In the play The Night Thoreau Spent in Jail, why does Thoreau believe that calling a man loony is a great compliment to the man and a great insult to the loon?
In the play The Night Thoreau Spent in Jail, by Jerome Lawrence and Robert E. Lee, Henry David Thoreau and a fellow prisoner hear the call of a loon. Thoreau asks Bailey if he has ever befriended a loon, to which Bailey jokingly replies, “Not till tonight” – that is, not until meeting Thoreau. To this joke, Thoreau responds as follows:
Any time you hear a man called “loony,” just remember that’s a great compliment to the man and a great disrespect to the loon. A loon doesn’t wage war, his government is perfect, being nonexistent. He is the world’s best fisherman and completely in control of his senses . . . .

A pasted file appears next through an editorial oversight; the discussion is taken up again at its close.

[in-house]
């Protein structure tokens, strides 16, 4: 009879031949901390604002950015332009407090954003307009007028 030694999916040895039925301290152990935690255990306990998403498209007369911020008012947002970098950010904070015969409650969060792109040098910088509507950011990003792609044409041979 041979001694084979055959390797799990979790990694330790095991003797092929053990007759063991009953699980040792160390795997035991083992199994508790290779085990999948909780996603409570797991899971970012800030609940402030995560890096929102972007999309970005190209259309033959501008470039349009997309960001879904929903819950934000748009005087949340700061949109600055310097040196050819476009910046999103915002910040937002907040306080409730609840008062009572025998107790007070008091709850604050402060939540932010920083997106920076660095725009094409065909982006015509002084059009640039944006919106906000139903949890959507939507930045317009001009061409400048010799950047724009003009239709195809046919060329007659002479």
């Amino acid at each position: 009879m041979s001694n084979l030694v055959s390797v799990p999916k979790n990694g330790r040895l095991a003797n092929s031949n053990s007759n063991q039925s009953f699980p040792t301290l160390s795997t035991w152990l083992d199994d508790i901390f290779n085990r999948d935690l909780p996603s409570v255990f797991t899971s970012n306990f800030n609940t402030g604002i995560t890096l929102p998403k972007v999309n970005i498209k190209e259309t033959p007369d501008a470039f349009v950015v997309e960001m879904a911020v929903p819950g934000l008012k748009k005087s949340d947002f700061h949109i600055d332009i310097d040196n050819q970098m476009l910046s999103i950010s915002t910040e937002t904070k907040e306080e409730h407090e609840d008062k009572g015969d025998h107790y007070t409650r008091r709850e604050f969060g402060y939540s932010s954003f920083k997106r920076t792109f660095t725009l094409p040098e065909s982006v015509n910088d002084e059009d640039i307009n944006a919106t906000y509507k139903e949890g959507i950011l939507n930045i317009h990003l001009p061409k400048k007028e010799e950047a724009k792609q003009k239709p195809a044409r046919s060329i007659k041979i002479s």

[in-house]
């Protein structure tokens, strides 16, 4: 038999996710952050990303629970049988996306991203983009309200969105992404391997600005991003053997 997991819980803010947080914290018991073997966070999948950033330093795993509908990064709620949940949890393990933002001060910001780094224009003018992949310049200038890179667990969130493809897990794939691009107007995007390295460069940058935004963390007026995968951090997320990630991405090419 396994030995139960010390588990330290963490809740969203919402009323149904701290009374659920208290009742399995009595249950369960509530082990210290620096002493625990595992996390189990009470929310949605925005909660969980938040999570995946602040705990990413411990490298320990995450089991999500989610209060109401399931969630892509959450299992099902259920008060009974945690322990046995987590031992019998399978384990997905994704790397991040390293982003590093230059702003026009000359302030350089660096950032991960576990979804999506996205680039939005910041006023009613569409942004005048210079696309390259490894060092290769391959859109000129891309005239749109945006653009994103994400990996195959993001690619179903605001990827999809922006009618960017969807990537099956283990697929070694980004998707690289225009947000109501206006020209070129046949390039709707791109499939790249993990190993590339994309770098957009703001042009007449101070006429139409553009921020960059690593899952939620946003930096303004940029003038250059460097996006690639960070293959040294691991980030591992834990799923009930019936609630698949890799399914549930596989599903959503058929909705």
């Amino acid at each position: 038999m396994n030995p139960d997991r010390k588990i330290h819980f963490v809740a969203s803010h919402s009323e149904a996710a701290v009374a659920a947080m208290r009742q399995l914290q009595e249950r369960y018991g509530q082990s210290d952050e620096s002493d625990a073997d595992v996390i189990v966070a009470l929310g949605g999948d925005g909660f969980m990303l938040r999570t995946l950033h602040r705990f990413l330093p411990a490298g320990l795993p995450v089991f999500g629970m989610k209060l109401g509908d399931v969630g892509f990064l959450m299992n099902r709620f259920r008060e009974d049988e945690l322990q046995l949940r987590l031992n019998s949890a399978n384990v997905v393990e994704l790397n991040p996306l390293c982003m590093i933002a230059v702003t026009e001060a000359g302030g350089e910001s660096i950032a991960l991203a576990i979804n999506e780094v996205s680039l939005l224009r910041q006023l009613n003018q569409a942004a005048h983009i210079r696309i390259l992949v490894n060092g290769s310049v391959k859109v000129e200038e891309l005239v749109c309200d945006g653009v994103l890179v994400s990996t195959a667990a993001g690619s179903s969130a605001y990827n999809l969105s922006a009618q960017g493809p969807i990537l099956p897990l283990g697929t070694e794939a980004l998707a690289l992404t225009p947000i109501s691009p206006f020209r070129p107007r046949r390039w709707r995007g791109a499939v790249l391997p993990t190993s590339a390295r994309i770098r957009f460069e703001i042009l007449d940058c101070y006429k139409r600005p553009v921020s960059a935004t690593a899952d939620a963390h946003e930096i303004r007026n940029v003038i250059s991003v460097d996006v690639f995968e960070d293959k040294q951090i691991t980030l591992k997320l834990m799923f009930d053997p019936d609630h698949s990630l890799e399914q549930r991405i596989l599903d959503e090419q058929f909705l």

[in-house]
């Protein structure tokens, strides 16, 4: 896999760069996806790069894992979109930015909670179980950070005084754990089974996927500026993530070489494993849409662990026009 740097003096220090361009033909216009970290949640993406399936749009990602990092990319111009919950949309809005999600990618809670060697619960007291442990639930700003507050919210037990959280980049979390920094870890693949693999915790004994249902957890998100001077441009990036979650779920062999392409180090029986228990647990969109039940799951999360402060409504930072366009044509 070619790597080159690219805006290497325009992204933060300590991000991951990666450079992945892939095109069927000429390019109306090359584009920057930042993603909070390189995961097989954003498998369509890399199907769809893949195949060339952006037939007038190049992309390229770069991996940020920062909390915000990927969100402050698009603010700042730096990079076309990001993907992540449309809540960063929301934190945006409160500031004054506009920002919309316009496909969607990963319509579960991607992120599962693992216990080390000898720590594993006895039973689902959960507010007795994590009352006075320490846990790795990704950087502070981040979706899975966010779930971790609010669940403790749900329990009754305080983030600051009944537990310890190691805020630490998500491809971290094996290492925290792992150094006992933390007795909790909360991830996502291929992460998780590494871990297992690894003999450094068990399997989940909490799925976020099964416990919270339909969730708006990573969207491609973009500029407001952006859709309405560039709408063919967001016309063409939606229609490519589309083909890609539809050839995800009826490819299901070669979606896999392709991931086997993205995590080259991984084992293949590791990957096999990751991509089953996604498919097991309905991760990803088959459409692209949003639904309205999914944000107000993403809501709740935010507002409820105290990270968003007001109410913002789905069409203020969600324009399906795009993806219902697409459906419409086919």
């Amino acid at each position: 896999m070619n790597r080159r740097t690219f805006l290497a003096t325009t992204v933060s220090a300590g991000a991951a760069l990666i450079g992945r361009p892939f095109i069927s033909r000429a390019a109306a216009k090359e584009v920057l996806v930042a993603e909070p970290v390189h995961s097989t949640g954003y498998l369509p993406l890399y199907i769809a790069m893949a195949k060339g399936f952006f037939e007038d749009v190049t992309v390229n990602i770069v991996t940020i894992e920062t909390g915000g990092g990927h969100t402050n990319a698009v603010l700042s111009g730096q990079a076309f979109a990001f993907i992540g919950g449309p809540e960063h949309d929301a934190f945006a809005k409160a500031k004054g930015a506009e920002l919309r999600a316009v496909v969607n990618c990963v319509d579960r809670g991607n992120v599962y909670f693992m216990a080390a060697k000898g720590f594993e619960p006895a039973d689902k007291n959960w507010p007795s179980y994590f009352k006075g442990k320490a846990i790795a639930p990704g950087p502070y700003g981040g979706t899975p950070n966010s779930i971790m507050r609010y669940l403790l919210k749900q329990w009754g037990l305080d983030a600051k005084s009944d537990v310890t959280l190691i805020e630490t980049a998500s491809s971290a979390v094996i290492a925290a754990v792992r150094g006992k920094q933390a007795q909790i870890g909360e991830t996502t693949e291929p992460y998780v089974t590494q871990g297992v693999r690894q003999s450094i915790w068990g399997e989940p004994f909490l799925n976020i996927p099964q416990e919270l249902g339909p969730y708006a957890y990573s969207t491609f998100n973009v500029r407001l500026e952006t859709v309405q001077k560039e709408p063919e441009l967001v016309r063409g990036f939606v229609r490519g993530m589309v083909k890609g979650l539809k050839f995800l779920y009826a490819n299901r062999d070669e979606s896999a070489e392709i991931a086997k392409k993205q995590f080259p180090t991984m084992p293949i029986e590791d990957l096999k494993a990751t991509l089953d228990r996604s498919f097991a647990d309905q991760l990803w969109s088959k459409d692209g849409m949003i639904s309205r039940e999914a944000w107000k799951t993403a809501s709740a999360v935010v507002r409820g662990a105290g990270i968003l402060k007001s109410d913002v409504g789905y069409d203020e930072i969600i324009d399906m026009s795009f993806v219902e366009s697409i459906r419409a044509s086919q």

Thoreau’s response is typical of the historical person and also of the central character in this play. He highly values nature, thinks that humans often fall short of the standards set by nature, shows a strong respect for political independence, shows a strong disdain for war, and also shows a strong respect for real-world, practical abilities. His praise of the loon shows his willingness and ability to think in unconventional terms – to challenge common assumptions and typical values. In all these ways, Thoreau’s joke about the loon carries series overtones, even as it implies and exemplifies Thoreau’s sense of humor and lack of personal pretentiousness.